Vol 0, No 15
4 January 1999
K I N O E Y E:|
That Discreet Charm of the Czech Bourgeoisie
Petr Zelenka's Knoflikari
Andrew J Horton
Of the six Czech films shown at the 42nd London Film Festival, only one, it is sad to say, would seem to have a commercial future. Petr Zelenka's Knoflikari (Buttoners, 1997) describes itself as "a film as crazy as the whole of the twentieth century" and its tightly knit stories of love and death under the capricious rule of chance have already taken the festivals at Karlovy Vary and Rotterdam by storm. Having had two showings at the London Film Festival and a further screening at London's Riverside Studios as part of the Czech Film Season, the film is now poised for general release in the UK.
Knoflikari is quite a difficult to explain. For a start the title is a bit of the mystery and it appears that the Czechs think that the English word "buttoners" is a synonym of "twerps" and the Czech title, Knoflikari, preserves the button origins of this supposed English word. Czechs have, therefore, been very disconcerted to find out that the title is more or less meaningless in English and does not take on the intended significance (some Czech Websites still translate the film as Twerps anyway).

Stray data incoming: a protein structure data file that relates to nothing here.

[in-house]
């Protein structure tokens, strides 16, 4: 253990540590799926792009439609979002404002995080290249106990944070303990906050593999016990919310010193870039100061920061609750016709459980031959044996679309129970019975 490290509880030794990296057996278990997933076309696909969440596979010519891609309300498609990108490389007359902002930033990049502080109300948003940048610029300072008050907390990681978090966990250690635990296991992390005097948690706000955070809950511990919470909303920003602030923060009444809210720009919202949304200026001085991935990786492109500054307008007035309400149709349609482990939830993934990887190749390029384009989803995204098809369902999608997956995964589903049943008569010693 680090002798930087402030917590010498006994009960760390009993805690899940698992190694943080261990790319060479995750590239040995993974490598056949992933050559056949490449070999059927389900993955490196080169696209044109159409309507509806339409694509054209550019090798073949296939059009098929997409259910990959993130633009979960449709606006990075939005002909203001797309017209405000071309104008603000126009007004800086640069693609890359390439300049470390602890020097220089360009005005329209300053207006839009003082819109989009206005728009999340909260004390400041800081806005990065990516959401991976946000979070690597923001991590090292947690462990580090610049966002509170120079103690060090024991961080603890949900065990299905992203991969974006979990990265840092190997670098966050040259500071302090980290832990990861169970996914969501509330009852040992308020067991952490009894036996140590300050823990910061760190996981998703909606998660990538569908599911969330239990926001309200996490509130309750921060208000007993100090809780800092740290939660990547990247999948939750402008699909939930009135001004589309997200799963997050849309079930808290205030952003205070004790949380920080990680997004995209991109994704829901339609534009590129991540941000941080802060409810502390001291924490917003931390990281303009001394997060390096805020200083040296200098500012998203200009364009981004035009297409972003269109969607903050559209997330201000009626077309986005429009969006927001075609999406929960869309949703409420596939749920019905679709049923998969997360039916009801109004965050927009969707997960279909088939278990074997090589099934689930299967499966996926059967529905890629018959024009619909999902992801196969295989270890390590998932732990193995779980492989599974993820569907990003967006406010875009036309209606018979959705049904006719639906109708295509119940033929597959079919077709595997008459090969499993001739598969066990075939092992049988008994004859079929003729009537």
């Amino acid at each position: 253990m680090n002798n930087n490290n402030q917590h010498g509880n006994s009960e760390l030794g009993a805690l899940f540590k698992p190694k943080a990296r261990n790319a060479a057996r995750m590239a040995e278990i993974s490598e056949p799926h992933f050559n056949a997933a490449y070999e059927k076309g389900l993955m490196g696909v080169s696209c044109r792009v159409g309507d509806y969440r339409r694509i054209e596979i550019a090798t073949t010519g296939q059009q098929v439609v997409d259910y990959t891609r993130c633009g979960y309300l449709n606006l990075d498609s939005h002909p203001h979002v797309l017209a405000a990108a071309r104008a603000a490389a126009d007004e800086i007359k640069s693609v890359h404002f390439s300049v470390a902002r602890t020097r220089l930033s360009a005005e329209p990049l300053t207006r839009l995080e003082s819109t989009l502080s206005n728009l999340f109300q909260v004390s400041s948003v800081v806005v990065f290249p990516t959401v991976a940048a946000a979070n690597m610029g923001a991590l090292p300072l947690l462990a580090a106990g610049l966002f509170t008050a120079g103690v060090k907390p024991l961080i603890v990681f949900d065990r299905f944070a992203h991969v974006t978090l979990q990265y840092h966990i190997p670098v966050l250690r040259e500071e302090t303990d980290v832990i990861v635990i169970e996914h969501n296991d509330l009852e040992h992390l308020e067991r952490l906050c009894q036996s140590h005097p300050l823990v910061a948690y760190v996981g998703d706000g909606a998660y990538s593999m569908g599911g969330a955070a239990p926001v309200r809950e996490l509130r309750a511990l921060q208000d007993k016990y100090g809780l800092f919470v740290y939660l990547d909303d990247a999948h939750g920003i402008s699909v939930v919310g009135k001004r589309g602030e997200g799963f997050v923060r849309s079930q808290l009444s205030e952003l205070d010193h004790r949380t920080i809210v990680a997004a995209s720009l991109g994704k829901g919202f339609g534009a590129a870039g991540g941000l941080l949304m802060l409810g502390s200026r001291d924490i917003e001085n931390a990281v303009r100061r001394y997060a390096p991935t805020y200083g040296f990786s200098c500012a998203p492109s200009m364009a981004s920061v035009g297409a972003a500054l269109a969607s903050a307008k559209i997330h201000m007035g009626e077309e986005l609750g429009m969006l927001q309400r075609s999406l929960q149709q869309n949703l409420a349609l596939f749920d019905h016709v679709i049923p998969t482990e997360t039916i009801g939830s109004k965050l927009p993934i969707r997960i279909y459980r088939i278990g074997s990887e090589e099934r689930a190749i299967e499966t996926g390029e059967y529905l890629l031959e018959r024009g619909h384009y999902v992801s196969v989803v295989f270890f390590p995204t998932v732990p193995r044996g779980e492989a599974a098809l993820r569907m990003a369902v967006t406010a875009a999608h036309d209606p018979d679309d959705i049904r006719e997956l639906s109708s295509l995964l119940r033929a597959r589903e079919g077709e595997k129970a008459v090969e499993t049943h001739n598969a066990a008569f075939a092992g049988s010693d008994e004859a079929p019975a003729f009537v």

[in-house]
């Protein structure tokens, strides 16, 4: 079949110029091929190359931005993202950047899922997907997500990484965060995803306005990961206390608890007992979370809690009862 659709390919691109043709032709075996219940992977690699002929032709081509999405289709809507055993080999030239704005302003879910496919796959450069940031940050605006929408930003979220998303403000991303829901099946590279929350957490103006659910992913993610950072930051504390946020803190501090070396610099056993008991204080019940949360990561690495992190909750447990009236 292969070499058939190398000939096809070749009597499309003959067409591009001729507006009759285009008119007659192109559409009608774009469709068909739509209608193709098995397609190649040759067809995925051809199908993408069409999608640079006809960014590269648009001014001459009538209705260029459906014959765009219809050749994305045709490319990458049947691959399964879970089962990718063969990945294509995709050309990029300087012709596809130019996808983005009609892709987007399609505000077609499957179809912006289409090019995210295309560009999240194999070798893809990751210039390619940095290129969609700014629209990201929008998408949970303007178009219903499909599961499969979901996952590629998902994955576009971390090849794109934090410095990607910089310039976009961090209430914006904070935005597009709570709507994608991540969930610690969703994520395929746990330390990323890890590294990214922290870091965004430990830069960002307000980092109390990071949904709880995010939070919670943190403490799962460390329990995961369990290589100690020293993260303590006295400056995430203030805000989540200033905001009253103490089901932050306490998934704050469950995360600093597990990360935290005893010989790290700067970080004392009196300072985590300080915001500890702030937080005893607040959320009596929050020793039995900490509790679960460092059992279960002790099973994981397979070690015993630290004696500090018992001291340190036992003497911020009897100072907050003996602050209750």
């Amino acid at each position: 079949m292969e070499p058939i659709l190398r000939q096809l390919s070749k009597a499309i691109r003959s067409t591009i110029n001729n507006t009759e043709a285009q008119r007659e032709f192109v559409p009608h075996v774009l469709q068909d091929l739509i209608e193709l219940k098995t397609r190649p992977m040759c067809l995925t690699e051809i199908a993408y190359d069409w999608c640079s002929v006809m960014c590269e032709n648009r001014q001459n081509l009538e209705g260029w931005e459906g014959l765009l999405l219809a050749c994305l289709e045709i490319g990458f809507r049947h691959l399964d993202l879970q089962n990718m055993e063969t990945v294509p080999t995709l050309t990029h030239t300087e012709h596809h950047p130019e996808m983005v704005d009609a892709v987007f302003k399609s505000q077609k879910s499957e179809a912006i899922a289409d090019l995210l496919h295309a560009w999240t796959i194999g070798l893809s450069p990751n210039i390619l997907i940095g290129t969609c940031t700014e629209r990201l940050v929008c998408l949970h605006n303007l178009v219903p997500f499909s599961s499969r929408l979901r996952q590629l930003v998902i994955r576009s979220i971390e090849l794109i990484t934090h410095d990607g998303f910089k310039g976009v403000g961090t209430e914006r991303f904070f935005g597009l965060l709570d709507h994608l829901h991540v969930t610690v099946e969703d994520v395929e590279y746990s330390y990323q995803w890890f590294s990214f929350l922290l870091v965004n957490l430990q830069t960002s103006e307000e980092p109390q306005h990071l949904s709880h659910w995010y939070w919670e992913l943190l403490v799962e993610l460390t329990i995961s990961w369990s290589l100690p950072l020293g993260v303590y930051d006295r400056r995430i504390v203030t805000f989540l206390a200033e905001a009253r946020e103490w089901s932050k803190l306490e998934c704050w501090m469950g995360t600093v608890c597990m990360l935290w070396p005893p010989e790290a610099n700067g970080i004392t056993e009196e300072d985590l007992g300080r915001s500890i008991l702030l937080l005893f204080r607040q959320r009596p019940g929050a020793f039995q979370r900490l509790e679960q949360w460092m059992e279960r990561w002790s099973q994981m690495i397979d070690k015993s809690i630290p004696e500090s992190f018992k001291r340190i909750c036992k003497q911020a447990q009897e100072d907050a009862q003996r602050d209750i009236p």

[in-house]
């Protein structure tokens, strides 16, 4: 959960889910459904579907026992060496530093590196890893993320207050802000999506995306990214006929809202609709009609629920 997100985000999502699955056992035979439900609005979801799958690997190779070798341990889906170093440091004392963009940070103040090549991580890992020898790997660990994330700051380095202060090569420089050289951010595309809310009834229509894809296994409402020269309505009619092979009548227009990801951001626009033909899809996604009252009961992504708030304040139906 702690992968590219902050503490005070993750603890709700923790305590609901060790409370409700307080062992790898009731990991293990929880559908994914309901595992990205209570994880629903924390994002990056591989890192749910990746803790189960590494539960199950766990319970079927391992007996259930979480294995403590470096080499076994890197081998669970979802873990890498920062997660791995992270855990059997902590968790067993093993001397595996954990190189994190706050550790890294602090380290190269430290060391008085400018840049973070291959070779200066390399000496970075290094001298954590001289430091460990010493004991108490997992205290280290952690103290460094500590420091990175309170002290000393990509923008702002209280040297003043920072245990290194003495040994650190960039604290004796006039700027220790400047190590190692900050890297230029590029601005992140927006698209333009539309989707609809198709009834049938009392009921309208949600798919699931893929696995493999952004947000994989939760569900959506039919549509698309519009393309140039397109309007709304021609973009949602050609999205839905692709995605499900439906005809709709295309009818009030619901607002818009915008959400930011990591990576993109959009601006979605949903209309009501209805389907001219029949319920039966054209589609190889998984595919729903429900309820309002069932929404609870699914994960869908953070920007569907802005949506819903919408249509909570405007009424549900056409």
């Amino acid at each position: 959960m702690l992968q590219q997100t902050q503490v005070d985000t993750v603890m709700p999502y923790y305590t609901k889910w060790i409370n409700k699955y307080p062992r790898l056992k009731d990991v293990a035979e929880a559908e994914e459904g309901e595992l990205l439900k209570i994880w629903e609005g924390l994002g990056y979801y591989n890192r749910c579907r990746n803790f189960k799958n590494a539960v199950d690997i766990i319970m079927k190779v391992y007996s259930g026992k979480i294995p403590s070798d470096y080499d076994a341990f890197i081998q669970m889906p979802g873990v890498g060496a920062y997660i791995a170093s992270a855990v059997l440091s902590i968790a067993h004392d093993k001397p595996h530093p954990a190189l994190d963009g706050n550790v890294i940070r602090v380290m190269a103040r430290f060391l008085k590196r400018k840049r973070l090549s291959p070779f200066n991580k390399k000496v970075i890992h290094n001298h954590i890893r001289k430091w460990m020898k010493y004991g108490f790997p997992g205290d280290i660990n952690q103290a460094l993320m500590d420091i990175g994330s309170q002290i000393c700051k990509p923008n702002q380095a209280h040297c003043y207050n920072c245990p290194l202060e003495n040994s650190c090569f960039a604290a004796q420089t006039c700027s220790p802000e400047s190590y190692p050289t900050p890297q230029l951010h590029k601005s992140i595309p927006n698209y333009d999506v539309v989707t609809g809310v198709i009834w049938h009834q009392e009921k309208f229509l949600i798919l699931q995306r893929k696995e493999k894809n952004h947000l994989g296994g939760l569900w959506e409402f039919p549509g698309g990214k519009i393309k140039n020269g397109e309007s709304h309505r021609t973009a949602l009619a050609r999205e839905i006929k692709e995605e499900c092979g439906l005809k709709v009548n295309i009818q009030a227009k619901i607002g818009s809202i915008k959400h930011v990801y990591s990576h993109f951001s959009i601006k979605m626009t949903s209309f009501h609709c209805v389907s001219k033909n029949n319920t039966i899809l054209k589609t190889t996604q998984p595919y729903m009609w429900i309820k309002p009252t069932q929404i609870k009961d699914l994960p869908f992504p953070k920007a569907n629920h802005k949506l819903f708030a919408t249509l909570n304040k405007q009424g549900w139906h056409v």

Such warping of logic, however, does not seem entirely out of place for a film which is about how the weather can save your life, the pros and cons of sex in the back of a taxi, the rituals of civilisation, a secret perversion which utilises a pair of false teeth, sperm in space and a ghost searching for forgiveness. The film's extravagant claims as to its own craziness belie a subtlety and restraint in the humour and even obvious factual descriptions, such as noting that the film being divided into six short stories, are prone to be somewhat misleading and one-sided. By the time you are on the third story, you realise that each of the six different plots is being played out in all the film's parts. In fact, the very charm of the film comes from its tight plotting. Individually the six stories are nothing but endearing vignettes of the peculiarities of social mores, with the full impact of the film being reserved for it as a whole.
Zelenka shows us locked in a grid of chance, where death can only be viewed as comic. The effect is all very much like one of those world record breaking attempts to topple the most number of dominoes, with one small push setting off a spectacle far out of proportion to the to the tiny level amount of energy consumed to start the process.
A little too much form?
However, Zelenka's preoccupation with the form of the film of the film is also his undoing. He is very careful to strike a balance between the social groups he parodies: the young and the old, the middle class and the working class. I myself couldn't see this balance adding anything to the film and if anything it merely distracted Zelenka from the areas in which he is at his sharpest: lampooning the bourgeoisie. It is not without reason that critics have compared Knoflikari to the late films of Spanish surrealist and one-time collaborator with Salvador Dali - Luis Bunuel.